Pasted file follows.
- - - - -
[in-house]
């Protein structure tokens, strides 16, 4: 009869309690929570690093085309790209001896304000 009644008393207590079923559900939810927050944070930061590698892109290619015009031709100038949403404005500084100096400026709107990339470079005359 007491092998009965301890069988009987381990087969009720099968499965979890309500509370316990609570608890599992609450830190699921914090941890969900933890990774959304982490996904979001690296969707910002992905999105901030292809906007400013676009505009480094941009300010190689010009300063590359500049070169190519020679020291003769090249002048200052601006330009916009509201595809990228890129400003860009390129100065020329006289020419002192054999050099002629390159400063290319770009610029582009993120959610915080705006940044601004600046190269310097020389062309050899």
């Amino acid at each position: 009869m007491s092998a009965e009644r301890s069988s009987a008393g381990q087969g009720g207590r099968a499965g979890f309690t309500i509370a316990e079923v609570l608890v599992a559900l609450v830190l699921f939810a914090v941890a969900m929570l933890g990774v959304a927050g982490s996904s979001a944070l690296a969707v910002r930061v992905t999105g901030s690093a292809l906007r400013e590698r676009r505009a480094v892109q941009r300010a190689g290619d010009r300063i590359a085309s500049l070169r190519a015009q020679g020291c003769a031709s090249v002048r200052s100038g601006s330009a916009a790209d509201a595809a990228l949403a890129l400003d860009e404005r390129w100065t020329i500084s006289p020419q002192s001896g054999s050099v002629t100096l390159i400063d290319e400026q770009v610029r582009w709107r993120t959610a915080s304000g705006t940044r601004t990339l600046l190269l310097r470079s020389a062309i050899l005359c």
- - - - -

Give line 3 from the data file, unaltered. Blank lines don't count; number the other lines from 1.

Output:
């Amino acid at each position: 009869m007491s092998a009965e009644r301890s069988s009987a008393g381990q087969g009720g207590r099968a499965g979890f309690t309500i509370a316990e079923v609570l608890v599992a559900l609450v830190l699921f939810a914090v941890a969900m929570l933890g990774v959304a927050g982490s996904s979001a944070l690296a969707v910002r930061v992905t999105g901030s690093a292809l906007r400013e590698r676009r505009a480094v892109q941009r300010a190689g290619d010009r300063i590359a085309s500049l070169r190519a015009q020679g020291c003769a031709s090249v002048r200052s100038g601006s330009a916009a790209d509201a595809a990228l949403a890129l400003d860009e404005r390129w100065t020329i500084s006289p020419q002192s001896g054999s050099v002629t100096l390159i400063d290319e400026q770009v610029r582009w709107r993120t959610a915080s304000g705006t940044r601004t990339l600046l190269l310097r470079s020389a062309i050899l005359c």